NU Online News Service, July 19, 2:05 p.m. – A public hearing on Prudential Insurance Company of America’s demutualization plan, ended Wednesday in Trenton, N.J., after two days of volleys of conflicting testimony.
Some policyholders, former employees and consumer advocates argued that the plan may not compensate policyholders as fairly as it should.
Art Ryan, Prudential’s chief executive officer, and a battery of other Prudential executives provided a vigorous defense.
All told, about 35 people testified, according to an unofficial count from the state’s Department of Banking and Insurance, which held the meeting.
If New Jersey Banking and Insurance Commissioner Karen Suter agrees, the demutualization plan would take ownership of Prudential out of the hands of policyholders and put it in the hands of public stockholders.
Ryan testified that demutualization would promote the best interests of Prudential’s policyholders.
Converting to a publicly owned entity would enable the company to provide shares of stock to its policyholders, giving their interest in the company a tangible value, Ryan said.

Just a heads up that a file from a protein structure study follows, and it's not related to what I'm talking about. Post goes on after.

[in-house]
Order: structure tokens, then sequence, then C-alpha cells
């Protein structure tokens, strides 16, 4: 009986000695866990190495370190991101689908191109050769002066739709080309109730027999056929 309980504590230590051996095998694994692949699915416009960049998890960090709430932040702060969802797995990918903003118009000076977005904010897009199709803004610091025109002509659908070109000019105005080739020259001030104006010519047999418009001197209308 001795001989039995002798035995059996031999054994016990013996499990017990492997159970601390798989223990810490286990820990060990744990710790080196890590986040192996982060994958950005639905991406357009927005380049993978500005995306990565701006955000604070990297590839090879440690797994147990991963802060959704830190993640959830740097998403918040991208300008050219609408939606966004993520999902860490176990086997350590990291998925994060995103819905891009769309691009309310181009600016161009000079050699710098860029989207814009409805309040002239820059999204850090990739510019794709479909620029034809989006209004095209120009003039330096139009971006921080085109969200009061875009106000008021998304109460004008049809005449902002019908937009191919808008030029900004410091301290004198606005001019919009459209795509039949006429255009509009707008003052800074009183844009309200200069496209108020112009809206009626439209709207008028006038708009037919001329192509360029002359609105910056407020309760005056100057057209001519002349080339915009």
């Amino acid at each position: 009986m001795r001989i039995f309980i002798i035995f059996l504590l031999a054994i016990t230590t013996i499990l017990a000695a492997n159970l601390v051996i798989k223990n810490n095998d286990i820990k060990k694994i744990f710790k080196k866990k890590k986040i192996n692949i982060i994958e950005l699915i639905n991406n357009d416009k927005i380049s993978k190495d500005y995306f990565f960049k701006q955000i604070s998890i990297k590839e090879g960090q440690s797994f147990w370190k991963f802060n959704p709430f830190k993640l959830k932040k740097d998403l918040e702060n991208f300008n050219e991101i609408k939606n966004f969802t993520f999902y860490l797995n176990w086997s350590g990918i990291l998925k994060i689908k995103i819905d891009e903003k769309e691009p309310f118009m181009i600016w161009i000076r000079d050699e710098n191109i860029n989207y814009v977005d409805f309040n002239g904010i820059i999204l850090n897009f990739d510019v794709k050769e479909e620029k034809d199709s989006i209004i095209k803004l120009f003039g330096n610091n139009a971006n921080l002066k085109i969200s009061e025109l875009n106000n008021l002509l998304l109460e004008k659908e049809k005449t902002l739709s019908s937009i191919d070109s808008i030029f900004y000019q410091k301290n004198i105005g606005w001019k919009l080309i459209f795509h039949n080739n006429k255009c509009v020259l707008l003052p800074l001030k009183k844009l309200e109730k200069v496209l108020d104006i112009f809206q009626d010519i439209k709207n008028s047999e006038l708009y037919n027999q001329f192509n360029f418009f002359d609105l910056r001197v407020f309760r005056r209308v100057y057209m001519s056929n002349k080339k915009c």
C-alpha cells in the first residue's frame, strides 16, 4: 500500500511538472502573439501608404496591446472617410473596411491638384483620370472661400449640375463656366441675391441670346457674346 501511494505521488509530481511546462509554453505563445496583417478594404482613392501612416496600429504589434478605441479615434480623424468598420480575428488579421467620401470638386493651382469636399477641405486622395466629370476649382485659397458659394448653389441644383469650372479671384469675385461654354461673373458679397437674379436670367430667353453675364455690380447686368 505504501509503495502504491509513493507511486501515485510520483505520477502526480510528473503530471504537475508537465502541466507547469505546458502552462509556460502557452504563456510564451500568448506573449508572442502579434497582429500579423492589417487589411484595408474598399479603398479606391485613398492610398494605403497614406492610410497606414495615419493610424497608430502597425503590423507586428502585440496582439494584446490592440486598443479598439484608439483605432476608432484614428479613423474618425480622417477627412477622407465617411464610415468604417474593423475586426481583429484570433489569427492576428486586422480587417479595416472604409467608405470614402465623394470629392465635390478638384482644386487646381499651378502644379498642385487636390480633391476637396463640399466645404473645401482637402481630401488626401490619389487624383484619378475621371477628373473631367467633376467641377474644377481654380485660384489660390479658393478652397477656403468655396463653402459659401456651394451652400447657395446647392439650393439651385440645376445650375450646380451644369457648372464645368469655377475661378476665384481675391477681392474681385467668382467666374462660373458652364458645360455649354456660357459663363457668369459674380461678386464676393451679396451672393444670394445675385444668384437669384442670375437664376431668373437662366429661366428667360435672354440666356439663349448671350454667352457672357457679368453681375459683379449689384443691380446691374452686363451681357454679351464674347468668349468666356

Converting would also give the company an infusion of capital that it could use to expand, Ryan added.
“These changes will enable Prudential to continue to grow both through internal means and through being better positioned to take advantage of opportunities,” Ryan testified.
Ryan said Prudential needs capital to add new products, acquire other companies, and compete globally in a world where insurers, banks and other financial services companies are continuing to consolidate.
“Furthermore, demutualization will enable us to use stock-based compensation programs to recruit and retain high-quality employees,” he said.
One critic of the plan argued it was unfair to most policyholders.
Thomas P. Tierney, a consulting actuary called to testify by an attorney representing three Prudential policyholders, said the allocation of shares under the plan would credit recent customers with too large a value for their policies, thereby depriving long-term policyholders of their fair share of the Prudential pie.